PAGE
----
Moldova's economy is underdeveloped due to a lack of alternative financing. The only solution is banks, but the National Bank tight monetary policy restricts lending. This happened after the robbery banking system in 2014 that caused the Moldovan Leu depreciation, increased prices, and the slowing of the economy.
"National Bank tightened the monetary policy by increasing mandatory minimum reserves for the resources attracted in Lei from 14% to 35% and 5.5 times and the base rate from 3.5% to 19%. All these actions had some consequences: the economy was drained of money, the momentary mass fell from 62.3% of GDP in 2013 to 52.4% in 2015. Thus, through its policies, the NBM has stolen over 13 billion lei from the economy, if we compare the GDP. Moreover, people were scared of the Leu depreciation and reduced savings in Lei in favor of foreign currency", said the expert of IDIS Viitorul, Veaceslav Ionita at the program "15 minutes of economic realism".
The expert argues that monetary instruments look good in theory, but in practice things are different. An example is loans to individuals and businesses. "In late December 2016, the volume of loans to households for consumption, purchases of property and starting a business amounted to 6.48 billion Lei. 3.5% of these loans are bad loans or compromised. Meanwhile, credit to the operators amounted to 29.1 billion Lei, and compromised or non-performing loans are 3.5 times higher than in the case of individuals and reach the average of 12.4%. In constructions and services, they touch an alarming rate: 31.1% and 40% respectively".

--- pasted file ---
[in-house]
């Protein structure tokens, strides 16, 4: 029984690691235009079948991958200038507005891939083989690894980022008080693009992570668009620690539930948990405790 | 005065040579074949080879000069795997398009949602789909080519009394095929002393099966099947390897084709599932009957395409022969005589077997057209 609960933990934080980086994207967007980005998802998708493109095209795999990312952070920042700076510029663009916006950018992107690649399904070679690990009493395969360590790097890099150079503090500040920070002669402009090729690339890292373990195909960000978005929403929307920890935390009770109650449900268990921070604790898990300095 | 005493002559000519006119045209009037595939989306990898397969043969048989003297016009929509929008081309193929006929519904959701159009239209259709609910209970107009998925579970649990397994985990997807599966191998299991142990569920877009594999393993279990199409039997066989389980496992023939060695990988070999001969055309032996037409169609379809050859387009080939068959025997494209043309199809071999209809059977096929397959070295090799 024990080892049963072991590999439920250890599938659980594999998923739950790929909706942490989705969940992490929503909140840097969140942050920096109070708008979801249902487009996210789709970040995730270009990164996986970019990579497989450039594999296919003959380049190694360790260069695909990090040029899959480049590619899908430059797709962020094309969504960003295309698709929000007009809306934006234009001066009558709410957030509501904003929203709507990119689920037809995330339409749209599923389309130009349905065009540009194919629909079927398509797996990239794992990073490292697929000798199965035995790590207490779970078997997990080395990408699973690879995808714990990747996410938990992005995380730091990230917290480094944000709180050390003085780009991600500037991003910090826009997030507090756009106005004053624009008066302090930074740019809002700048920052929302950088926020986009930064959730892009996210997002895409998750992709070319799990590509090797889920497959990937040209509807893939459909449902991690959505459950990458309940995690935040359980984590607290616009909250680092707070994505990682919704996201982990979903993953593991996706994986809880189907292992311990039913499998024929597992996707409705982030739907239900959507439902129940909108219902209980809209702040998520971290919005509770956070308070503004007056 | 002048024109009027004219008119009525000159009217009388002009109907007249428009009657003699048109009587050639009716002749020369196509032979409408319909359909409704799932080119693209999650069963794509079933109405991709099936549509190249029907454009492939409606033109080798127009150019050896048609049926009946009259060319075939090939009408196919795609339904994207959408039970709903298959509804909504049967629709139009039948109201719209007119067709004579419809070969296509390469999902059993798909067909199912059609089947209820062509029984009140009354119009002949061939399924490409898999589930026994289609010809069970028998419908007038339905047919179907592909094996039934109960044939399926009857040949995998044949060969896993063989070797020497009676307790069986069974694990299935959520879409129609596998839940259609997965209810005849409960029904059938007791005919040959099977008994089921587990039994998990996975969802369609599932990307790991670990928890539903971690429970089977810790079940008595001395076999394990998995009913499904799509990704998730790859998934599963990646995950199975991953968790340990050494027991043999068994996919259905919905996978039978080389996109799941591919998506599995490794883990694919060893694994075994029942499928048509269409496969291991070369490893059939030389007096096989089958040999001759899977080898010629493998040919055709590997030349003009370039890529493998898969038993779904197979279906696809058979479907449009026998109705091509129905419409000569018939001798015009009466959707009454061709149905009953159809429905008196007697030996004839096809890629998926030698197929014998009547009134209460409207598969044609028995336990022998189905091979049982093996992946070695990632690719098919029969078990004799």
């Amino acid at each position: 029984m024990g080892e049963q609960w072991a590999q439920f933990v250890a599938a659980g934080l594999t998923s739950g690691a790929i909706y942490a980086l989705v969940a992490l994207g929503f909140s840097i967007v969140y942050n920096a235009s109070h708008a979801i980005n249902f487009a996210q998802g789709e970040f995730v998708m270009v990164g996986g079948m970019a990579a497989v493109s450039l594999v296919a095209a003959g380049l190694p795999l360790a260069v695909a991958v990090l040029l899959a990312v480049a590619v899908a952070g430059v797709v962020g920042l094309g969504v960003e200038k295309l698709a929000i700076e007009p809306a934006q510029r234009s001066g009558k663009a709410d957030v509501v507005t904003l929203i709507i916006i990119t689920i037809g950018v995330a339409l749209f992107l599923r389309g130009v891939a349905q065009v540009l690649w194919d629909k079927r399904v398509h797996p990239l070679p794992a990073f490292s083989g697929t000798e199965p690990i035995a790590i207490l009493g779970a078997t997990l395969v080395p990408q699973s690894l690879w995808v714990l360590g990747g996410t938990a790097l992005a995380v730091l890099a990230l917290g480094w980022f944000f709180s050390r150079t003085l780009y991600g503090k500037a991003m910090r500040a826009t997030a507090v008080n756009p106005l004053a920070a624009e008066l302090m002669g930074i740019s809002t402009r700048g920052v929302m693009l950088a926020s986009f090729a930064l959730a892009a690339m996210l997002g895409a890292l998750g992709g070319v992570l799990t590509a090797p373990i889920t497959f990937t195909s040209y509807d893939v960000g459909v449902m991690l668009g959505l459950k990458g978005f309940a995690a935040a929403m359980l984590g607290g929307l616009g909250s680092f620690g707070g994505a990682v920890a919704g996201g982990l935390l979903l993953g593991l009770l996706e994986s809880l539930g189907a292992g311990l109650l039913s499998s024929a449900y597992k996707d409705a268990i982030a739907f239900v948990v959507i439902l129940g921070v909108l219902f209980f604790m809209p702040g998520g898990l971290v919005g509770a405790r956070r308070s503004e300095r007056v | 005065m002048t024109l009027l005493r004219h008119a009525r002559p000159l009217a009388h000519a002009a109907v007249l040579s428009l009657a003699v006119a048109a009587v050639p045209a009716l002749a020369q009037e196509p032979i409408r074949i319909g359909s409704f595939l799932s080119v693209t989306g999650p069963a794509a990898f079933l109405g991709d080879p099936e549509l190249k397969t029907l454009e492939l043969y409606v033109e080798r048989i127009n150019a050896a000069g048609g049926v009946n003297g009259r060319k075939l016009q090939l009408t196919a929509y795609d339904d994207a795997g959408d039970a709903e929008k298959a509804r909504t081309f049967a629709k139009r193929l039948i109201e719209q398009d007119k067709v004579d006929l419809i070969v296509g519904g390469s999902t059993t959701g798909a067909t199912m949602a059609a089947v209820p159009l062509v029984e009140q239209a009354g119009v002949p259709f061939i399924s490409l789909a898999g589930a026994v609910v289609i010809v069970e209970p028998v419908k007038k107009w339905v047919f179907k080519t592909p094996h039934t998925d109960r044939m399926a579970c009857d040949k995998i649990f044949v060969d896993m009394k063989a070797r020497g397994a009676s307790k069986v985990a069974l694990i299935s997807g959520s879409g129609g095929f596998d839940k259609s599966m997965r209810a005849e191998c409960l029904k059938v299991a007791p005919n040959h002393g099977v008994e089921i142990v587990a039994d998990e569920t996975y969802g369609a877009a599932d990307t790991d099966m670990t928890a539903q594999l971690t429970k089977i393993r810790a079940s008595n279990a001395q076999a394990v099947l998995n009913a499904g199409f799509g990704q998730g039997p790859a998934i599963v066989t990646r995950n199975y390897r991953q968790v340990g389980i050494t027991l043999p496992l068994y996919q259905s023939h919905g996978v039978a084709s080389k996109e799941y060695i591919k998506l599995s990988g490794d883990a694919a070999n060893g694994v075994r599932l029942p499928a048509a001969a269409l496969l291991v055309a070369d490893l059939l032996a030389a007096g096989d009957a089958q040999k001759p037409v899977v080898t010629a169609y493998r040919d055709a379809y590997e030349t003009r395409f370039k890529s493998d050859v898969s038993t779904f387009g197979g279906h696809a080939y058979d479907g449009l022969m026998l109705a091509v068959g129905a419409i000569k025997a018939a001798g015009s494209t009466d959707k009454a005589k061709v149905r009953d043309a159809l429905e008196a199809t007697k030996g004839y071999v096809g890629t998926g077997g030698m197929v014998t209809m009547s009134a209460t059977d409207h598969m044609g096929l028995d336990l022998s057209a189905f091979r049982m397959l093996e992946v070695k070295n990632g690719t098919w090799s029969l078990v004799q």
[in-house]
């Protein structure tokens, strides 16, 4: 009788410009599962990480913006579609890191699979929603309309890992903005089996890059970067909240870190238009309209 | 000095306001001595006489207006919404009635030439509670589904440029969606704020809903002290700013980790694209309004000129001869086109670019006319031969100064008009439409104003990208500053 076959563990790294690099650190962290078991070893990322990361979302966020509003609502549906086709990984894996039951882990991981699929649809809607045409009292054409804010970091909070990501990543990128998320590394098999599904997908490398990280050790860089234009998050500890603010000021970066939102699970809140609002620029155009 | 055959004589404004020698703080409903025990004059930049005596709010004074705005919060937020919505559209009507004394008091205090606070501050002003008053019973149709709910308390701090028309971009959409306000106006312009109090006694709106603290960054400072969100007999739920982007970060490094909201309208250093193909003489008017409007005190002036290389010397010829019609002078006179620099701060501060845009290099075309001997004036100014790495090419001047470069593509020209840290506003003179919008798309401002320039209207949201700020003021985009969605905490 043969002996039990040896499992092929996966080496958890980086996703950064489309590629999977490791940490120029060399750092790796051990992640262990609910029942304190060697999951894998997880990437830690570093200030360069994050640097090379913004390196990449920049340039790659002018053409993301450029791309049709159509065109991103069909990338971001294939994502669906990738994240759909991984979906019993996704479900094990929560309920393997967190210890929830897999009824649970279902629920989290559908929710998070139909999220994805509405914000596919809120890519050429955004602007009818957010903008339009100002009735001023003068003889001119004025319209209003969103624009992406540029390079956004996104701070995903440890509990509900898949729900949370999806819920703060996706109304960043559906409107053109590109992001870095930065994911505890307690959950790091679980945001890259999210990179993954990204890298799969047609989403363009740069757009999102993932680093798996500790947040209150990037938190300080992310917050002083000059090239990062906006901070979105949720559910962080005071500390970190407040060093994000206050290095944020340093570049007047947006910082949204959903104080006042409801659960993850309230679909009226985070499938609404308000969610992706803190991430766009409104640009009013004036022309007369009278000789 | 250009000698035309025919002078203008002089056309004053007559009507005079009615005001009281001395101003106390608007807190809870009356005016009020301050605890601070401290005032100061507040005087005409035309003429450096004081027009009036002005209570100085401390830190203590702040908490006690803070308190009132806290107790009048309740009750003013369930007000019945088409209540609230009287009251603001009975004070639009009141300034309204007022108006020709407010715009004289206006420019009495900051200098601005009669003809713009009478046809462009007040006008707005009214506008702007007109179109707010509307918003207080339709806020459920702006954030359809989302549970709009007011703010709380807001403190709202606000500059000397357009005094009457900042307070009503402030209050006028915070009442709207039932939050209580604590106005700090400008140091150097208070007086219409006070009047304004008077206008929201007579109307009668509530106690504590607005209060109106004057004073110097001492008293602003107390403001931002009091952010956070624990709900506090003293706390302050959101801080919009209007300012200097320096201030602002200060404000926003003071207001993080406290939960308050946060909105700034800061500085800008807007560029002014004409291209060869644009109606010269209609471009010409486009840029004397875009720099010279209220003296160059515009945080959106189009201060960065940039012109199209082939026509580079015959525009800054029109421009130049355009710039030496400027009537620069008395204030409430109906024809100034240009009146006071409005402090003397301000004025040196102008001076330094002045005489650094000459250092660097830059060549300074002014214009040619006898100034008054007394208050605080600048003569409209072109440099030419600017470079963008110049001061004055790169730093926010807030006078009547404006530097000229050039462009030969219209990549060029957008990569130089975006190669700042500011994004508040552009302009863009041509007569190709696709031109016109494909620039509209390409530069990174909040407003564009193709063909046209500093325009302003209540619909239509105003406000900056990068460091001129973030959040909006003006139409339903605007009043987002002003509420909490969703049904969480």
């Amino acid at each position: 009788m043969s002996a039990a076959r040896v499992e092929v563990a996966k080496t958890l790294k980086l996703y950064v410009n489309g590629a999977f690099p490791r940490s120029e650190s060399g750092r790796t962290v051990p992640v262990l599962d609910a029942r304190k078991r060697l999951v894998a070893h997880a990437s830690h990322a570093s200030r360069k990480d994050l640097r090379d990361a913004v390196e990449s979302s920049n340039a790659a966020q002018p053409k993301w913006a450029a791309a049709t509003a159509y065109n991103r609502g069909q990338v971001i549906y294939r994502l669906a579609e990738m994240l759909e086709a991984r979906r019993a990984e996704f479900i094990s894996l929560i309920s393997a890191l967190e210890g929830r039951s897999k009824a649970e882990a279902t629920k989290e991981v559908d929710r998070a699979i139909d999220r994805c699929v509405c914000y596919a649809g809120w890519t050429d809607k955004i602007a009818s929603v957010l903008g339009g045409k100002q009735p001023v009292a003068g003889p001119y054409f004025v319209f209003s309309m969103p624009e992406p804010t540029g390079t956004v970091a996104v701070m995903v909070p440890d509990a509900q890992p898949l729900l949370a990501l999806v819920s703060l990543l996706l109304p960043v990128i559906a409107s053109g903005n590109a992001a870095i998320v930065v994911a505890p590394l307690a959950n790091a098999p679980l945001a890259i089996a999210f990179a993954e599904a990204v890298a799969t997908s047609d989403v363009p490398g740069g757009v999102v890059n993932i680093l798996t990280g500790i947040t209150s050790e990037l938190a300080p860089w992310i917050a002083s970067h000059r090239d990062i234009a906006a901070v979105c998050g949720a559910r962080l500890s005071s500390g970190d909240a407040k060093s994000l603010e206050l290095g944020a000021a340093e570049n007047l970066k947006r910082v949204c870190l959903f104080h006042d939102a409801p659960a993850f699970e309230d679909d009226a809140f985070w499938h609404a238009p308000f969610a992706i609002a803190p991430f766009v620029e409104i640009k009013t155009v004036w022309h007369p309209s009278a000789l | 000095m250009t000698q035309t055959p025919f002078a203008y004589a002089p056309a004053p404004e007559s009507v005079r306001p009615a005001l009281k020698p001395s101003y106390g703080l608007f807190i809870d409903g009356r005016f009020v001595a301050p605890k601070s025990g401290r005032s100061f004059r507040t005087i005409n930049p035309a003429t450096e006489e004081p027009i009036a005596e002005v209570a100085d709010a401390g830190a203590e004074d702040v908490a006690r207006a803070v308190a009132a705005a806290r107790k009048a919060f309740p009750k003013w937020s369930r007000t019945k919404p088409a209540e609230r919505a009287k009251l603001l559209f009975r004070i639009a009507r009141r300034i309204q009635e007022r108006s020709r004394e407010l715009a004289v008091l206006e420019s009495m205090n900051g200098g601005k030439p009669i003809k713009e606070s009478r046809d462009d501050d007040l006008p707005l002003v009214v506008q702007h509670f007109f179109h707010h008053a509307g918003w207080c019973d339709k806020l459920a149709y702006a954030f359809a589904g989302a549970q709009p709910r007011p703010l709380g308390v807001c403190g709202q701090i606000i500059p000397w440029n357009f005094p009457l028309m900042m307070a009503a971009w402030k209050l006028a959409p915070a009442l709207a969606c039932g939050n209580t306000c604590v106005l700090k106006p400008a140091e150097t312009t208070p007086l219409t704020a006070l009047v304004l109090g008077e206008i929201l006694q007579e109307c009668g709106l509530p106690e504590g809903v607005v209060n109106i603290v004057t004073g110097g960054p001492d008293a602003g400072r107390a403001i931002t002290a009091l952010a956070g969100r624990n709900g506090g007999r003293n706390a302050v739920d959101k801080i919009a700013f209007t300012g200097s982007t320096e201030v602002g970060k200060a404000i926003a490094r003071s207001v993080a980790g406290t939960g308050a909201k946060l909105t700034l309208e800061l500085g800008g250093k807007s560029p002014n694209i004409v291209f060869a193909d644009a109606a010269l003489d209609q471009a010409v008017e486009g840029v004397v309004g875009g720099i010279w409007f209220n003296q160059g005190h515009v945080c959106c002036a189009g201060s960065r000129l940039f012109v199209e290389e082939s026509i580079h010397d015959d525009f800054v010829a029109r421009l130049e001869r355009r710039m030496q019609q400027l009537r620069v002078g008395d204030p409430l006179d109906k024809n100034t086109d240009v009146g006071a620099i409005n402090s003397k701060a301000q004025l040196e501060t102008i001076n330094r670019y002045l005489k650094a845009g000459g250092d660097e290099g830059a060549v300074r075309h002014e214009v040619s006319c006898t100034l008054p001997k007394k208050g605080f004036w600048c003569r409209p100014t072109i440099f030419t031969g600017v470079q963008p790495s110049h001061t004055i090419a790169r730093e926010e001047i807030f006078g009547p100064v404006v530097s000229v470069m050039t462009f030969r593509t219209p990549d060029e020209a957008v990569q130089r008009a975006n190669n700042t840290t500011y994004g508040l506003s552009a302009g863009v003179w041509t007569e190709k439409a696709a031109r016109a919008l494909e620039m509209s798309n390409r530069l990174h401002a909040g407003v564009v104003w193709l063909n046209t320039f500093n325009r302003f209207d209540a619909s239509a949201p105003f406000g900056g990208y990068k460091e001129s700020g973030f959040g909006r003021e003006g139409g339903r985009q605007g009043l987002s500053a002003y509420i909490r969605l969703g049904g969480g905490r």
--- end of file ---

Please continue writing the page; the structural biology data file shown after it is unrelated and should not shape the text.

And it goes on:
In his opinion, the explanation is very simple for individuals: loans are low and credit decision is taken at the level of banks usually by lower hierarchical level loan officers. That is the case for large companies. In Moldova, nobody wants to discuss that a corrupt relationship exists between the large businesses and managers the all commercial banks. Or, struggling with bad loans is not done through tightening the monetary policy, but through the Anti-corruption Prosecution Office.
The expert suggested reducing the base rate to 3.5% and reduced reserve requirements to 20%.
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